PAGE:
The ministry confirmed the government is repurposing Cecil Facer Youth Centre (CFYC) in Sudbury to an adult women’s institution “to provide additional capacity and mental health supports to adult women in the north.”

This is not an immediate closure of the youth facility, but a transfer of CFYC property and operations over roughly two years, said the written statement from the ministry. 

During this time, CFYC will continue to operate as a youth justice facility and admit youth from the surrounding areas.

“This time for transition will allow the Ministry of Children, Community and Social Services (MCCSS) to plan for transitioning youth when required, with the best interest, well-being and safety of the youth at the centre of all considerations,” said the statement.

“It also allows MCCSS to meaningfully engage Indigenous, justice and community partners for advice on how we can support the transition of youth to other facilities when required.”

Across Northern Ontario, MCCSS is also working to support continued connections to the community and family through the Connected to Communities program which helps mitigate financial barriers to visitation, along with investments in video calling capabilities to allow youth to connect with family, guardians, elders and positive mentors, said the statement.

All staff at the facility will have the option to either transition to the Ministry of the Solicitor General or transfer to another youth justice facility.

School programming for the youth in custody at Cecil Facer is operated by the Rainbow District School Board.

When reached out to the Rainbow board for an interview on the matter last week, we received only the following brief emailed statement: 

“Rainbow District School Board was advised this week of the impending changes at Cecil Facer,” said the Rainbow board. “The Board provides the educational program at the facility and will continue to do so for the 2023-2024 school year.”

The Rainbow board also said the Cecil Facer school serves up to 12 youth.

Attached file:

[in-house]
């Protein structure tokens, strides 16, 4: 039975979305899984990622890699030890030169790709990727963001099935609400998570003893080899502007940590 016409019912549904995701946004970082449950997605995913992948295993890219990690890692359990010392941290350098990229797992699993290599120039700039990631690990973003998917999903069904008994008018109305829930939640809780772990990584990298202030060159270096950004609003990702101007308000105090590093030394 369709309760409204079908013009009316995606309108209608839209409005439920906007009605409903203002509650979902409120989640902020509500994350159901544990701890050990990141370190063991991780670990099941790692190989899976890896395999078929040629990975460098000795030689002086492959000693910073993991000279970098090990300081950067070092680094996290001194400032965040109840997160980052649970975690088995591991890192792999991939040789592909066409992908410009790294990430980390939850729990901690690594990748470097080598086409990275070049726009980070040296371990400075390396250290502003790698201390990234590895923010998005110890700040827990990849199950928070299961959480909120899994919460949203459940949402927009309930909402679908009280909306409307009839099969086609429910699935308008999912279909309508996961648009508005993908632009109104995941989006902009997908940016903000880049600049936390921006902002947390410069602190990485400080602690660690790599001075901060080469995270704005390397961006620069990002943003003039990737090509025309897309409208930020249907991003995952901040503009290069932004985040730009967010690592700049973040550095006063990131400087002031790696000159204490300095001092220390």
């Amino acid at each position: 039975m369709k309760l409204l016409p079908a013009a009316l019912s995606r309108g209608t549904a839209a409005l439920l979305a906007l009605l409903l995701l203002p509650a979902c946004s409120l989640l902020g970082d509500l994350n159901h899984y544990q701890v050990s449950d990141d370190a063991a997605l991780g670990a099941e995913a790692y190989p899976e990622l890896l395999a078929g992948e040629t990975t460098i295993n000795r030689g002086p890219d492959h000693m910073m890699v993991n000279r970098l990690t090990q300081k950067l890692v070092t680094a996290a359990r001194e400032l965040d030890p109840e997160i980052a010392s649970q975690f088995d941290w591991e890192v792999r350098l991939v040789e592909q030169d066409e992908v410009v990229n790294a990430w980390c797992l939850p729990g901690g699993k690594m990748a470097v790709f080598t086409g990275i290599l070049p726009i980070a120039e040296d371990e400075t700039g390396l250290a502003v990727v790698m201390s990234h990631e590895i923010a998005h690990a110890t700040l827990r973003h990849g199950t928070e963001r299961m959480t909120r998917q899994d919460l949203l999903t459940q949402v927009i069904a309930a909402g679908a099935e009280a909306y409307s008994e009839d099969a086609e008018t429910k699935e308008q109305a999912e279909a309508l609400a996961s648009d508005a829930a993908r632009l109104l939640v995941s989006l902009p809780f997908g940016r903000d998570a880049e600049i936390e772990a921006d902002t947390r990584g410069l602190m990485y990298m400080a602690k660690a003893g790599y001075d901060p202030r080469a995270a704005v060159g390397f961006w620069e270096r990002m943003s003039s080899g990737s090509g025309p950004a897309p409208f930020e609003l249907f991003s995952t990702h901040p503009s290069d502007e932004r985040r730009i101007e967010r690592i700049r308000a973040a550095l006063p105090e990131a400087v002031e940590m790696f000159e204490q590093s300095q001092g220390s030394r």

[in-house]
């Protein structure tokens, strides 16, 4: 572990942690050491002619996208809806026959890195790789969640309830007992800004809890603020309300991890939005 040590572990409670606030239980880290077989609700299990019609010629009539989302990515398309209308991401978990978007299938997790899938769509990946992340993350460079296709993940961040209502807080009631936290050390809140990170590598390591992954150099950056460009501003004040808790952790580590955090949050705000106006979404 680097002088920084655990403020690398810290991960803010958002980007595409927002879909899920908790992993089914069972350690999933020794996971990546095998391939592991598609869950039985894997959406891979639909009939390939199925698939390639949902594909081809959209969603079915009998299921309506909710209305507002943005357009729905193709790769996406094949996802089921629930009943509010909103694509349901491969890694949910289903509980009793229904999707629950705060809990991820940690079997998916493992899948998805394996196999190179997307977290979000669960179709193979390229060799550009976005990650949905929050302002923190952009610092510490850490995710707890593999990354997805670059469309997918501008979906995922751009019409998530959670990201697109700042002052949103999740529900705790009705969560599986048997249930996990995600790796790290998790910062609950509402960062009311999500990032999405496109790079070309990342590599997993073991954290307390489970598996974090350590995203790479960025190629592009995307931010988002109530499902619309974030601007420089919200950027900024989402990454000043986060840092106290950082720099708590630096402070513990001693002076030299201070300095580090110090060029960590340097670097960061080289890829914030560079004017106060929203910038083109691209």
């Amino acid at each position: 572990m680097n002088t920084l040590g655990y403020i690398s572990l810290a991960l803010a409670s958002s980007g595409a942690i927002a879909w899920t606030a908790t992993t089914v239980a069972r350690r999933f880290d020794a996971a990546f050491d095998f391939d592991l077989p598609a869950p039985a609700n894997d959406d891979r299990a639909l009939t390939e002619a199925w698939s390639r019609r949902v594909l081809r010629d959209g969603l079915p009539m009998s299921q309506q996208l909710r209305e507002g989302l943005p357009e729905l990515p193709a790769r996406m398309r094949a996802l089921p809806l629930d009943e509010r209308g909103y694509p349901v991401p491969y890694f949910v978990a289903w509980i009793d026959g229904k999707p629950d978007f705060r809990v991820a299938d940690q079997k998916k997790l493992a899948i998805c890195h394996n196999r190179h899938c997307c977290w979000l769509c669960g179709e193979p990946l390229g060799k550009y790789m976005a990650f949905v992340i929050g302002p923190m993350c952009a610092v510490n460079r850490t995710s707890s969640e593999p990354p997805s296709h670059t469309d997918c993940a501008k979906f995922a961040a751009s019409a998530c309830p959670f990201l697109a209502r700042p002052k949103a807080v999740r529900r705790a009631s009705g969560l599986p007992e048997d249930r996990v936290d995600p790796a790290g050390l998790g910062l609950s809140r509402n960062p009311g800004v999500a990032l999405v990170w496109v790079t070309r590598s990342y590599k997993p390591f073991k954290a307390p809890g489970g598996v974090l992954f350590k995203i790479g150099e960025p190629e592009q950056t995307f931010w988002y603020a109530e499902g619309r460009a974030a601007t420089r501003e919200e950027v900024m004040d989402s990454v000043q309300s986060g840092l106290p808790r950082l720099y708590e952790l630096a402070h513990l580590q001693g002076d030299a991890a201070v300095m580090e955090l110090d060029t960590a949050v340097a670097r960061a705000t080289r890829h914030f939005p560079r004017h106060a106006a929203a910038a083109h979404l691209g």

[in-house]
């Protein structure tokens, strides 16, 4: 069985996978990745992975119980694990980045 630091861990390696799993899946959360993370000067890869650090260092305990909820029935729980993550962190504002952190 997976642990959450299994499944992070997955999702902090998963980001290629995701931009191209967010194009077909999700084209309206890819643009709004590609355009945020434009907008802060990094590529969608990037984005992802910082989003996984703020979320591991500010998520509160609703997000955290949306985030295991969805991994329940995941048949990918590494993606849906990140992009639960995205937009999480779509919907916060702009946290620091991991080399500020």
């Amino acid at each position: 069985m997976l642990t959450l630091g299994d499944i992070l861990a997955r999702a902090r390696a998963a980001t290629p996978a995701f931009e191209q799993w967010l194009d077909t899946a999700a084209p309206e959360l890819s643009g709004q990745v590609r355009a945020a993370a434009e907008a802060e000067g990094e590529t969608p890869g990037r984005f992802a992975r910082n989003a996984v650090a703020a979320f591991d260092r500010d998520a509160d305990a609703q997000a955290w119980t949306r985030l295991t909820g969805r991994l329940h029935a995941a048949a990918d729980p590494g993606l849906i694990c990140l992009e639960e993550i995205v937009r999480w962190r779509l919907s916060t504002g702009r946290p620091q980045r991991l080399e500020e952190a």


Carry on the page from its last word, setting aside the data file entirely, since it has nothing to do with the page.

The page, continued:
We received more information on Cecil Facer’s educational programming from Eric Laberge, District 3 president of the Ontario Secondary School Teachers’ Federation.

He said eight of his members work out of Cecil Facer, and there are a few other education workers from other bargaining units who also work from the facility. Marty Punkari is listed as the principal of Cecil Facer on the Rainbow board’s website.

Laberge said in an email that a variety of in-person classes are provided to Cecil Facer residents, based on their needs. 

Teachers working from Cecil Facer also provide e-learning courses for students who aren’t residents of the facility, specifically those “who are unable to attend a local school.”

Laberge said it is “disappointing to see the closure of a work location and a reduction in the number of positions for our members.

“For the youth that our members serve, they have developed a rapport with the academic staff and now must establish new relationships at the facility they are transferred to.”

Heidi Ulrichsen is’s associate content editor. She also covers education and the arts scene.


Verified reader

If you would like to apply to become a verified commenter, please fill out this form.

Heidi Ulrichsen

About the Author: Heidi Ulrichsen

Read more